|Wait, how DO you row across a wooden sea?|
Thursday, 16 October 2014
The Wooden Sea by Jonathan Carroll
Jonathan Carroll poses two problems to me, as a book reviewer. The first is not the usual one with which I’m faced when contemplating a favourite author, but rather one of device, trope, hook – in short, a theme for the review. Carroll’s works are large in scope even when centred in small, parochial settings. They are not easily pigeon-holed, despite the complacent person’s tendency to bung them into the fantasy genre (indeed, I have an aged Gollancz Fantasy Masterworks version of The Land of Laughs), and are as spiritual as they are fantastical. They have an ease of language that often belies some hard-edged writing, and pretty much anyone in any given book could die or is already dead, even and sometimes especially the ubiquitous bullet-headed English Bull Terriers. So, what then, should I do to properly frame this review and subsequent Carroll critiques (for there will be more, with at least The Ghost in Love and A Child Across The Sky waiting in the wings)?
Perhaps theme-less-ness is as good a context as any. Indeed, with other contemporaneous contexts encompassing Neil Himself, and further out, Salman Rushdie and Gabriel Garcia Marquez, maybe Carroll occupies natural lacunae between other genres, and thus he forces his own niche in the publishing world. In The Wooden Sea Carroll has a rebellious teen turned respectable, confronted by his youthful self (and his aged sexagenarian self too), embroiled in a super- and supra-natural mystery, with time travel, death, disappearances, and, yup, aliens. Plus, there’s the dog. All told from the first person perspective of present-day Frannie McCabe, it unfolds quickly, from the first appearance of the three-legged pooch and precipitated by its almost instantaneous death. There’s feathers, a bizarre Dutchman, a friend high up on the autism spectrum, a wife and former lover, magical tattoos, coffee, angels / aliens, wholesale reality warping, as mentioned time travel, and more death. In all, it’s an engrossing and thoroughly entertaining novel, with moments of poignancy, slap-stick comedy, ok, there’s some fantasy too, and a whole lot of beautiful things to consider. I’d previously said that Carroll sees things in a different way to me, and frankly I’m glad, as he acutely de-familiarises things in a way which is a delight to behold and does pose a question or two for the reader. I’m not surprised that Neil Himself likes him so much. So without further plot spoilers, it only leaves me to say this book is marvellous, in a best-book-I’ve-read-by-this-author kind of way. I burned straight through it, and it’s one that’s going to live in the little cracks of my mind for quite some time.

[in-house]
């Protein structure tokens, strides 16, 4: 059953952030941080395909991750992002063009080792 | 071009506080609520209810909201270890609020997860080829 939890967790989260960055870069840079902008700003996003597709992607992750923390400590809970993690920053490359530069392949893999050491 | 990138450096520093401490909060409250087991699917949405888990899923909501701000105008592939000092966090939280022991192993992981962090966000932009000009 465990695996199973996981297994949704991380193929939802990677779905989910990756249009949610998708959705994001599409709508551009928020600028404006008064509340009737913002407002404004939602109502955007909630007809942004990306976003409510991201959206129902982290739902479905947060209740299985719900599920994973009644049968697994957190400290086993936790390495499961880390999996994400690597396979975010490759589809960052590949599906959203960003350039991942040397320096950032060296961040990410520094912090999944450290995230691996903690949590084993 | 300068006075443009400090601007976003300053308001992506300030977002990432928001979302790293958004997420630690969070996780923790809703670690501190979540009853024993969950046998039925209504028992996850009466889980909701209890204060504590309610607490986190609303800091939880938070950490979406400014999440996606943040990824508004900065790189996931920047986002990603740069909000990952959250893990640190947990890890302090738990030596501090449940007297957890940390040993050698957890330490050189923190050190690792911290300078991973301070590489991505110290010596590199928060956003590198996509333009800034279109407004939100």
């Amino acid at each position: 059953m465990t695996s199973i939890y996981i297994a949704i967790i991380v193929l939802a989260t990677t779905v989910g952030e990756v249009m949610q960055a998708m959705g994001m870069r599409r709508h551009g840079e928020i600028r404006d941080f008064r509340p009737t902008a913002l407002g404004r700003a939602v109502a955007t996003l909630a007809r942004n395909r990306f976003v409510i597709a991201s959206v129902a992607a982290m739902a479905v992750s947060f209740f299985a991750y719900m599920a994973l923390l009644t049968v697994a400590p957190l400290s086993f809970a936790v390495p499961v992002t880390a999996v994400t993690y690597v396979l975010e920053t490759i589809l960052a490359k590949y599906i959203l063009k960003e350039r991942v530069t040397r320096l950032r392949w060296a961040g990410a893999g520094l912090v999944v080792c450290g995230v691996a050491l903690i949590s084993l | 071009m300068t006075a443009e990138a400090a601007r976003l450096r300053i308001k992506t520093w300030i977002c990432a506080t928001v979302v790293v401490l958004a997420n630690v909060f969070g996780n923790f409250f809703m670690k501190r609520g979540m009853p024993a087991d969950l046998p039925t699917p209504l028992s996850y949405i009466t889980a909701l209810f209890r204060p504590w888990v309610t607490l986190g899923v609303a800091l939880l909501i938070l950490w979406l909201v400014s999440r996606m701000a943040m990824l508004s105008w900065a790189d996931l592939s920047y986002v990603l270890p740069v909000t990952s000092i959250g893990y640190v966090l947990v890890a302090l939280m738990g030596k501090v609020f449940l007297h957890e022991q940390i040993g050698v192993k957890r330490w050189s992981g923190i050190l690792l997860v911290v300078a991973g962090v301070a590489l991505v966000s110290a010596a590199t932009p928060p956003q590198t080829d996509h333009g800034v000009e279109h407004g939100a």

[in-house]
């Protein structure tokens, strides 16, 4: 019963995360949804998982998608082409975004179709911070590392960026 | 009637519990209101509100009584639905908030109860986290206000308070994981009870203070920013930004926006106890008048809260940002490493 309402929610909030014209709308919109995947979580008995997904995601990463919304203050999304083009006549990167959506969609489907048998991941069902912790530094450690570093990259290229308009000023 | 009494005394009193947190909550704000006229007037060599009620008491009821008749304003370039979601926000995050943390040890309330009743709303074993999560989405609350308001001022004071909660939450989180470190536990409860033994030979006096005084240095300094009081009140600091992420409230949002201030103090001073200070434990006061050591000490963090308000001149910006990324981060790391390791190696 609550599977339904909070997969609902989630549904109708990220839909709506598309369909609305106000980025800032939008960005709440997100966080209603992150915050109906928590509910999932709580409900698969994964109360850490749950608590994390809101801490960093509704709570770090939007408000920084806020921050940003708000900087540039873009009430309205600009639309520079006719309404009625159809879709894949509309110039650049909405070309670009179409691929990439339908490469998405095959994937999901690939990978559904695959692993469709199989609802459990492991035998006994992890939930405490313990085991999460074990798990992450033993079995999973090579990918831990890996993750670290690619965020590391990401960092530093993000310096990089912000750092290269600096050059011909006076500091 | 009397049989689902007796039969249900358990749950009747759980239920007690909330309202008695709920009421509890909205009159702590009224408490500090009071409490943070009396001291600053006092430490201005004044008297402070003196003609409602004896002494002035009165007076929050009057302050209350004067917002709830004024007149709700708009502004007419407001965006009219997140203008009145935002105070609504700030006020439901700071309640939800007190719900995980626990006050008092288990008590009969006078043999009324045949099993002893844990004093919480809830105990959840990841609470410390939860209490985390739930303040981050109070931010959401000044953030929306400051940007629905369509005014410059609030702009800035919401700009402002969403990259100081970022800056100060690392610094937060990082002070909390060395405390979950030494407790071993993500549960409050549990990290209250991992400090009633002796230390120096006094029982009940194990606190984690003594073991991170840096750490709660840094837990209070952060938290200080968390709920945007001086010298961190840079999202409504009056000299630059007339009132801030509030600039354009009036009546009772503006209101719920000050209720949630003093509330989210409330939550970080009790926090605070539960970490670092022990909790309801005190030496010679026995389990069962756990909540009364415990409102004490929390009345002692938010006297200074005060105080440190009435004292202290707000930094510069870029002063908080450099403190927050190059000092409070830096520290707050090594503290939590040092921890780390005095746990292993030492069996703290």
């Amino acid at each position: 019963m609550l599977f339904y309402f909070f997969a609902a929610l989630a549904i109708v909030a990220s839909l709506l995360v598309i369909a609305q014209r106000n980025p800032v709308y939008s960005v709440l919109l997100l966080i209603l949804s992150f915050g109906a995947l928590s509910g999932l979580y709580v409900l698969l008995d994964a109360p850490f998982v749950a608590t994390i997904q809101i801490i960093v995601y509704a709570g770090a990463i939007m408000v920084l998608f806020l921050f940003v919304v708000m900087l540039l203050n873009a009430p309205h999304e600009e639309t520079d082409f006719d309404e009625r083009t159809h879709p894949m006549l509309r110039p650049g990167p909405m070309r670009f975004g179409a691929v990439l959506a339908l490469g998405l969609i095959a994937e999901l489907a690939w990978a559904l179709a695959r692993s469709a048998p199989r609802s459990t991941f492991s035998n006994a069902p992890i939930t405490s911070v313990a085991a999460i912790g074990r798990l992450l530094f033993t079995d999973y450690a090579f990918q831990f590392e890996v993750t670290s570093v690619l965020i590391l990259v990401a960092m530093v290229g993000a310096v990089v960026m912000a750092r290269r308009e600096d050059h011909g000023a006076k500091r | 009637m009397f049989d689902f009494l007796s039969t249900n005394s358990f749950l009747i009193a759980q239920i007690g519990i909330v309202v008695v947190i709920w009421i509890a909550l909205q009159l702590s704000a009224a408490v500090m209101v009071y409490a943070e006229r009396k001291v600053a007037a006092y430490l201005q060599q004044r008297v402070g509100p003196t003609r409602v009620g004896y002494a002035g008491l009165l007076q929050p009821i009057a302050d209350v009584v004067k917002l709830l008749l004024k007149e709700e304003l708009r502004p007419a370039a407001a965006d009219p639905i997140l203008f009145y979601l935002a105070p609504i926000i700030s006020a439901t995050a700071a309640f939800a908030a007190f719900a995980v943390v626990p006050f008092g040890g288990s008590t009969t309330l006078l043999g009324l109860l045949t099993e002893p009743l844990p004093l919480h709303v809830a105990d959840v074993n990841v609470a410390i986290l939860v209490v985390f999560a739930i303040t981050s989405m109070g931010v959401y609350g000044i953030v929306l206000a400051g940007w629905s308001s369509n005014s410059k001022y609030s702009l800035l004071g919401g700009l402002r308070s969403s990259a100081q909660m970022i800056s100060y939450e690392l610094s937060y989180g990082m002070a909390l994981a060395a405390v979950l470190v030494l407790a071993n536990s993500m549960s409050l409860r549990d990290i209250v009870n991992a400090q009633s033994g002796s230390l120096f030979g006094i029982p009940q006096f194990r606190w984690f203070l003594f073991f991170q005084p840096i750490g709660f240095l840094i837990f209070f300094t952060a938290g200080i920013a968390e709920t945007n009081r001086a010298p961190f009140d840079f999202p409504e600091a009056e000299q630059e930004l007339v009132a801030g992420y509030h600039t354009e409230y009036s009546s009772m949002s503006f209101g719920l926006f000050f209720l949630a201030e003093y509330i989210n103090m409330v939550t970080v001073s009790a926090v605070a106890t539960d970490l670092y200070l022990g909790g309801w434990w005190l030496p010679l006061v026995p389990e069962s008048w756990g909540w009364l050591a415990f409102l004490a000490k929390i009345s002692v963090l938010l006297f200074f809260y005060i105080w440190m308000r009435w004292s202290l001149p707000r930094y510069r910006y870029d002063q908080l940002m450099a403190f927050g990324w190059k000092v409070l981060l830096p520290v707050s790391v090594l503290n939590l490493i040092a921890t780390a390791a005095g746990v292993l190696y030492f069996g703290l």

Incidentally, the second problem, sadly, reflects a slightly embarrassing personal issue I have, as an armchair advocate for the footballing fraternity that is Liverpool Football Club, with ex-LFC footballers by the name of Carroll… But I shan’t bore you with that one.